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Fri., Sep. 4
Serving the communities of Massena and Potsdam, New York

Zeller's Check Case Held Over For Grand Jury


MASSENA - A Norfolk-area woman charged with convincing an acquaintance with mental health issues to cash more than 60 bad checks has had her felony charges held over for grand jury action following a preliminary hearing in Massena Town Court.
Massena-based state police had charged Bobbie Jo Zeller, 33, of 9289 state Route 56, Apt. 2, Massena, also listing an address at 70 Main St., Apt. 3, Norfolk, with third-degree grand larceny.
Massena Town Justice Gerald P. Sharlow ruled following the hour-long preliminary hearing that enough evidence had been presented for the court to rule that a felony had been committed and that Zeller had committed the crime. He remanded Zeller back to the St. Lawrence County Correctional Facility without bail pending superior court action.
The local court was unable to set bail since Zeller reportedly has two prior felony convictions. She was convicted of first-degree scheming to defraud in St. Lawrence County Court on Jan. 16, 2001 and again on Jan. 13, 2005. She was sentenced to serve two to four years in prison for her felony conviction in 2005.
The latest charge alleges Zeller convinced Rae Ann Dunning to write more than 60 checks over a three-month period between November 2008 and January 2009 with the belief that Zeller had deposited money in her account to cover those charges.
"In November and December of 2008, I told Rae Ann Dunning that I was putting money into her checking account and had her write checks for me. I had no intention of putting money into her account and knew the checks would bounce," Zeller wrote in a statement she provided to police.
Dunning said she met Zeller when they were both living in a boarding house in Gouverneur. Dunning, who acknowledged she suffers from mental health issues, told police Zeller exploited their relationship by suggesting she felt Dunning was like a sister she had never had.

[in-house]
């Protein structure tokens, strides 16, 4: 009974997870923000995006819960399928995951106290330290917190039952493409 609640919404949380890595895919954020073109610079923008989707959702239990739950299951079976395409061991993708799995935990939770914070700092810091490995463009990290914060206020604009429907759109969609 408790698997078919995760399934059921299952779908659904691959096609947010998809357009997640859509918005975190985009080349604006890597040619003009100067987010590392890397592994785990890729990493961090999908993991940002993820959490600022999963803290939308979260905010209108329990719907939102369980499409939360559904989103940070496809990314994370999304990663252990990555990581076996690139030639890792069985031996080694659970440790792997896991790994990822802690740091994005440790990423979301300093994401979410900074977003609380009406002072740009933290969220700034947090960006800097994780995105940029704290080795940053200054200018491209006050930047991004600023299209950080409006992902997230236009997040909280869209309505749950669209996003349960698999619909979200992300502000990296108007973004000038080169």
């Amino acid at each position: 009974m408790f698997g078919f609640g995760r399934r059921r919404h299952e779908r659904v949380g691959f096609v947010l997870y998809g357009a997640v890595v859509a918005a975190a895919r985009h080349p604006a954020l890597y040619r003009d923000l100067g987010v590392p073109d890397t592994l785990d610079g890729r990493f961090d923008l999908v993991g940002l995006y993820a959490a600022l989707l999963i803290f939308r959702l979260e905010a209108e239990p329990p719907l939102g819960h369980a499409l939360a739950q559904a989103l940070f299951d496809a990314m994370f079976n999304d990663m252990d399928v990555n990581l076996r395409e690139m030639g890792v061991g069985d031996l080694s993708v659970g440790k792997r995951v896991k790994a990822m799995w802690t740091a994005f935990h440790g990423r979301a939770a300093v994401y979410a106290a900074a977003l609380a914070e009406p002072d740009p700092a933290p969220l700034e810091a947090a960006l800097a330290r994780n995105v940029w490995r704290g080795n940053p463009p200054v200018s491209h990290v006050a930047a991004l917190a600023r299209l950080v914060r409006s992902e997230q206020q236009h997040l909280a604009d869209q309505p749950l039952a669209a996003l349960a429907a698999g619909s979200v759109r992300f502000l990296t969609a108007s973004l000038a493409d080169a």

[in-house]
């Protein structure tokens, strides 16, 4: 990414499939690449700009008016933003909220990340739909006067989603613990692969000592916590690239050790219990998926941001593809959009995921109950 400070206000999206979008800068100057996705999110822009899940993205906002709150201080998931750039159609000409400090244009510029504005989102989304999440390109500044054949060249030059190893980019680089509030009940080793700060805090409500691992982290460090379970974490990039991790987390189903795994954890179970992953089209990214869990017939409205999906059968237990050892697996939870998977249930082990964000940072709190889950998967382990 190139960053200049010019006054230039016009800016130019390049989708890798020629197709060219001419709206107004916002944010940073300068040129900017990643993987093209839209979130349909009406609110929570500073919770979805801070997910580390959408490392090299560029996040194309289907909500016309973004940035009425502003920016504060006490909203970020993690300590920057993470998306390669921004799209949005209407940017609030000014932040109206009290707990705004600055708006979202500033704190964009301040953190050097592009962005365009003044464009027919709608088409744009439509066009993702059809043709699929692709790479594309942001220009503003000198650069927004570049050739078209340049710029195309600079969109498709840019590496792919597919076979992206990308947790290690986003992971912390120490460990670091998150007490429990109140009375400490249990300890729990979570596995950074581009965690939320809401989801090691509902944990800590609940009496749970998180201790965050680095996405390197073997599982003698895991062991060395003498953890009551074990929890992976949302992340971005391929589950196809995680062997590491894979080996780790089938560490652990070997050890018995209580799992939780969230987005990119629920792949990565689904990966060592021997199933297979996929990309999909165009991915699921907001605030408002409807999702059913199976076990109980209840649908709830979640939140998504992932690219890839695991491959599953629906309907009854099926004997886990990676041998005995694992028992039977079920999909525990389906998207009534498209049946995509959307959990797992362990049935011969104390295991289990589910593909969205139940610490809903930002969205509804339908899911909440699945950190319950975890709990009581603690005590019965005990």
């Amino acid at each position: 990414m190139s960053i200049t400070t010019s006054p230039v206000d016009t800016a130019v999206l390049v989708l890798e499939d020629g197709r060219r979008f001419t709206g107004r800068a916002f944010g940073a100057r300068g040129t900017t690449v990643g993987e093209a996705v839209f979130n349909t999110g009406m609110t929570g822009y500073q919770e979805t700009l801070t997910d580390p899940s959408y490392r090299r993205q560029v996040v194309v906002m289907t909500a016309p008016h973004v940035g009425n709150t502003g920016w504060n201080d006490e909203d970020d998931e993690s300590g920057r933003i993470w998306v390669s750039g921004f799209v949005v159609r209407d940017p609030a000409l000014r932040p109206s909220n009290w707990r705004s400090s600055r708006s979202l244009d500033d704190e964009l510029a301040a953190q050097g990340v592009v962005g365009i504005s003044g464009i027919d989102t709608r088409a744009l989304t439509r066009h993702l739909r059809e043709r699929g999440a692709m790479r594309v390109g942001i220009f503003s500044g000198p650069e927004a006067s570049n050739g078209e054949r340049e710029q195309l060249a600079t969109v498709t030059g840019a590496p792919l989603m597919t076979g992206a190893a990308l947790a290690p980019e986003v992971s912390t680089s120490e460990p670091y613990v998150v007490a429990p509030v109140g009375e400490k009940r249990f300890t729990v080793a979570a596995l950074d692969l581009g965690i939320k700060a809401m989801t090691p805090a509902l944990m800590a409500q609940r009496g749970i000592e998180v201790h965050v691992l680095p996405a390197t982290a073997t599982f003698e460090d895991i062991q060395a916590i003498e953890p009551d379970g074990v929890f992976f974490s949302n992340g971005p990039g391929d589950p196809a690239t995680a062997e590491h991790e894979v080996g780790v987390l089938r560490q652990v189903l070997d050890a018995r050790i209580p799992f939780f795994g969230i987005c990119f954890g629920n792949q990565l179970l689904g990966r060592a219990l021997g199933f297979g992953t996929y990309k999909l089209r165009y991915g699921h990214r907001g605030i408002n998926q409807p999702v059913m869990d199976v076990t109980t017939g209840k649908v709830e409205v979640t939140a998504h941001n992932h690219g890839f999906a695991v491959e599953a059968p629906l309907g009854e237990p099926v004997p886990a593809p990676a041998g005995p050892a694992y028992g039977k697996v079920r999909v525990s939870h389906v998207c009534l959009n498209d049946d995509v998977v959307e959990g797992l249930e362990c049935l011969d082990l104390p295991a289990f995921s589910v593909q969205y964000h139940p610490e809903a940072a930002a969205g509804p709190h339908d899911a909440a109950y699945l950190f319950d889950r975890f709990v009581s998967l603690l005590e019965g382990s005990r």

She noted Zeller also told her she was putting $1,000 into her checking account so she could buy Christmas presents on one occasion and on a second occasion indicated she was depositing another $3,000 in Dunning's account.
She said Zeller indicated she had been convicted on bad check charges in the past and needed Dunning to write the checks. She told Dunning the deposits were coming from a trust fund. "She said she couldn't cash the $3,000 check because she got in trouble with bad checks. She said she was going to desposit the $3,000 into my account and have me write checks for her," she noted in her statement to police.
Dunning testified that she had written a number of checks for Zeller including one to her landlord for $2,500 and another check for $740 to another one of Zeller's friends. Trooper Brian Coakley indicated he had investigated the bad check complaints against Dunning filed by several businesses around the county. He said that investigation tied Zeller to the scheme.
St. Lawrence County Assistant Public Defender Christoper Curley argued prosecutors had not met their burden of proving the crime of grand larceny had been committed through the testimony presented at the preliminary hearing.
"There was no evidence that anybody is out a single dollar. Nobody from a business testified they had lost money. Ms. Dunning testified she wrote a bunch of checks and those checks bounced. She pleaded guilty to a couple of bad check charges," Mr. Curley pointed out.
"There is nothing before the court to show anybody is out $3,000 or more. There is no evidence of a grand larceny," he added.
Mr. Curley said there was no evidence presented at the preliminary hearing proving Zeller hadn't deposited funds into Dunning's account.
"Ms. Dunning said she gave cash and products to Ms. Zeller, but there was nobody here to say that cash and products were stolen. Ms. Dunning testified she was relaying on statements Ms. Zeller had made in October. Those checks weren't written until November and December," he pointed out.
St. Lawrence County Assistant District Attorney Joshua HaberkornHalm countered there was reasonable cause based on the testimony from Trooper Coakley and Ms. Dunning that Ms. Zeller had stolen more than $3,000 from the bad check writing scheme that she had used her acqauintance to facilitate the crime.
The prosecutor said Trooper Coakley's investigation had revealed Ms. Zeller was the puppet master pulling the strings to have Ms. Dunning cash the checks. "The value estimated for all of these checks was over $5,000. There is reasonable cause to believe Ms. Zeller stole over $3,000 as part of this bad check scheme," he argued.

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